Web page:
I focus a lot of the interview on the need to change the look and feel of some of the elements of the movie but their answers were spot on and as a Next Generation nut, I was pleased to hear why the decisions were made for change and how they need to drive the franchise forward. I also ask about when we can expect to see Star Trek back on the small screen after a six year absence.
With the news that J.J. Abrams is set to direct the next Star Wars movie, I was keen to find out from Bryan Burk what Paramount thought of the matter, how it will affect scheduling and whether or not Abrams will be directing the next Star Trek movie. Time will tell on that one but the interview was fascinating and I hope you enjoy it.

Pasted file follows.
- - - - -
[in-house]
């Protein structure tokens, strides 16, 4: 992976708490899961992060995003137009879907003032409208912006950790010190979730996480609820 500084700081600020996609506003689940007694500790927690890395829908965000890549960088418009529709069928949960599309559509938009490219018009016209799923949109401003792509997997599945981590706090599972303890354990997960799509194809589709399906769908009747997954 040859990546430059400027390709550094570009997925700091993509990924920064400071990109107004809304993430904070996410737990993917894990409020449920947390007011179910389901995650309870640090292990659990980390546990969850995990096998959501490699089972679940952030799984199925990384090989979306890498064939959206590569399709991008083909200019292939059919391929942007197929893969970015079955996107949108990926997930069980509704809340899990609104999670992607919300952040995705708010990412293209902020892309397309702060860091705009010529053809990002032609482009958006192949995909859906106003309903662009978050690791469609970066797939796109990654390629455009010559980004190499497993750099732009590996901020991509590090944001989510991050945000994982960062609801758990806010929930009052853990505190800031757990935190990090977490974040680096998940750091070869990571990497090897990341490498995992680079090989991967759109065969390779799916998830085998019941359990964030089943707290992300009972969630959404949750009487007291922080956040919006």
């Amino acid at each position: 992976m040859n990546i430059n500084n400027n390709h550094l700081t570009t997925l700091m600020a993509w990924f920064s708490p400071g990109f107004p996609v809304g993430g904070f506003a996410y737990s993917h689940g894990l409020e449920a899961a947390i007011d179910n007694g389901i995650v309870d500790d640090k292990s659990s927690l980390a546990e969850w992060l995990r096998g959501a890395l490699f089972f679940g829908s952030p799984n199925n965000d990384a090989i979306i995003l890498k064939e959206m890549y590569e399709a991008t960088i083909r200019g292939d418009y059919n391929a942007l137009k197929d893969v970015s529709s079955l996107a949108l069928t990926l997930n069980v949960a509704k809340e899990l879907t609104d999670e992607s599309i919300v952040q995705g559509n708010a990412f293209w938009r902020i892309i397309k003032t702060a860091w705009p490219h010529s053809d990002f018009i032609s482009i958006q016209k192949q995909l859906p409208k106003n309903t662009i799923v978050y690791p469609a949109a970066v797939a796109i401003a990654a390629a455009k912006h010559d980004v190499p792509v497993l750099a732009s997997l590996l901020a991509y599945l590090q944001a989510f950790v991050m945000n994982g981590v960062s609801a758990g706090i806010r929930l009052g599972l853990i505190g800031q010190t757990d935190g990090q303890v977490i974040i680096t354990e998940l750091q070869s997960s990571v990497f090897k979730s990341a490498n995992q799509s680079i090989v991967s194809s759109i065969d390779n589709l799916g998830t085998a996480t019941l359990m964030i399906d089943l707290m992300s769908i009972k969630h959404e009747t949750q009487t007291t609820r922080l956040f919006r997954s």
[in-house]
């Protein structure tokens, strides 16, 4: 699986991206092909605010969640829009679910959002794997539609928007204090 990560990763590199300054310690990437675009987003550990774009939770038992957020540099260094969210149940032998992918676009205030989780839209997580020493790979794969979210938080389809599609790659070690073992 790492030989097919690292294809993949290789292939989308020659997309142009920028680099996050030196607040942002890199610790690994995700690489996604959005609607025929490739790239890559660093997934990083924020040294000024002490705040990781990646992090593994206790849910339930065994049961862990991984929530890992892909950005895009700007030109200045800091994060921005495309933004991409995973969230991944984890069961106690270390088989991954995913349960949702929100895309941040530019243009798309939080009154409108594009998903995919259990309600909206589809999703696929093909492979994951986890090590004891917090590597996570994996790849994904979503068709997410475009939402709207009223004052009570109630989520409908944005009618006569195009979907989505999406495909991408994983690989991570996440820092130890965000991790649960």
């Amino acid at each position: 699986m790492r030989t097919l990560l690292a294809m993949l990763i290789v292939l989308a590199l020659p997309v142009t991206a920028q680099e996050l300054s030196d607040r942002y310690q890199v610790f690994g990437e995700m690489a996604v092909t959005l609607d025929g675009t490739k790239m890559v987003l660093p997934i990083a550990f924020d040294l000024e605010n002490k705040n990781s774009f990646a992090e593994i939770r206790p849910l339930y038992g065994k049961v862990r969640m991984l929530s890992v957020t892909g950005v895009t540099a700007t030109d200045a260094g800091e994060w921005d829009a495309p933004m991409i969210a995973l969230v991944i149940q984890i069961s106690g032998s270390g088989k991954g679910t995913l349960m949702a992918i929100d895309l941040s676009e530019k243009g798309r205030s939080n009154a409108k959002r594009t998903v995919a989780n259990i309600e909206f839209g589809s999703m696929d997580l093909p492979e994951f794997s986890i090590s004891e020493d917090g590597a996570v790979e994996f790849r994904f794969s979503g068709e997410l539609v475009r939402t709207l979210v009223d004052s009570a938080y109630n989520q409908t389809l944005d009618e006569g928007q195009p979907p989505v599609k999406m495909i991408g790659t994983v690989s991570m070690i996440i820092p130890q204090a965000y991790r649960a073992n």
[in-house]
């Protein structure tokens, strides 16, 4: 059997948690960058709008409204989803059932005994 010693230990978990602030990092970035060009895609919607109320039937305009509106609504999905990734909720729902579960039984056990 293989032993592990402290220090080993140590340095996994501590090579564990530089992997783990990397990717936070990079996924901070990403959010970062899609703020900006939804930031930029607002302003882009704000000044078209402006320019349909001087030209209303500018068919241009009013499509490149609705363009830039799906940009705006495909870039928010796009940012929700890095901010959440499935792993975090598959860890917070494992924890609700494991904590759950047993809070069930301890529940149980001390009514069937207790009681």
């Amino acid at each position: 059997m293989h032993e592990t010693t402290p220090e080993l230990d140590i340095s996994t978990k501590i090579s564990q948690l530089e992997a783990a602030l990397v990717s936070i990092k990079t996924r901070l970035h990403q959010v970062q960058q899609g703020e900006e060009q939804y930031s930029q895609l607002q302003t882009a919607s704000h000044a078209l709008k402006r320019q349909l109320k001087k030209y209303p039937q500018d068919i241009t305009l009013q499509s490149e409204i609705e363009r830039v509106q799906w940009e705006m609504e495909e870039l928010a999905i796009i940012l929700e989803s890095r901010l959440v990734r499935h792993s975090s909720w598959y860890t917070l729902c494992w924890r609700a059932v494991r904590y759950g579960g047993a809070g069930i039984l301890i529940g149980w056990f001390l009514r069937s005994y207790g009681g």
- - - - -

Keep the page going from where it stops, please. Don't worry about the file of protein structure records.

We also get some insight into the next Mission: Impossible movie so there’s something in here for everyone!
We saw the film earlier in the week and liked it a lot!
HeyUGuys: Can you tell me about the drive to move Star Trek forward?
The reason that so much of the other films took place so much on The Bridge is cos there was no money. It was a lot of just talking to television screens because they couldn’t really open it up. Visual effects were limited, makeup, everything was limited and when we went to off to make the last film and this film and Paramount fortunately stepped up. We said we’re going to put it ll on the screen but you’re going to have to invest in your franchise significantly more than you have in the past.
HeyUGuys: The changes in this from The Klingons to blowing up Vulcan in the first movie, are there big meetings as to how these changes are going to be done?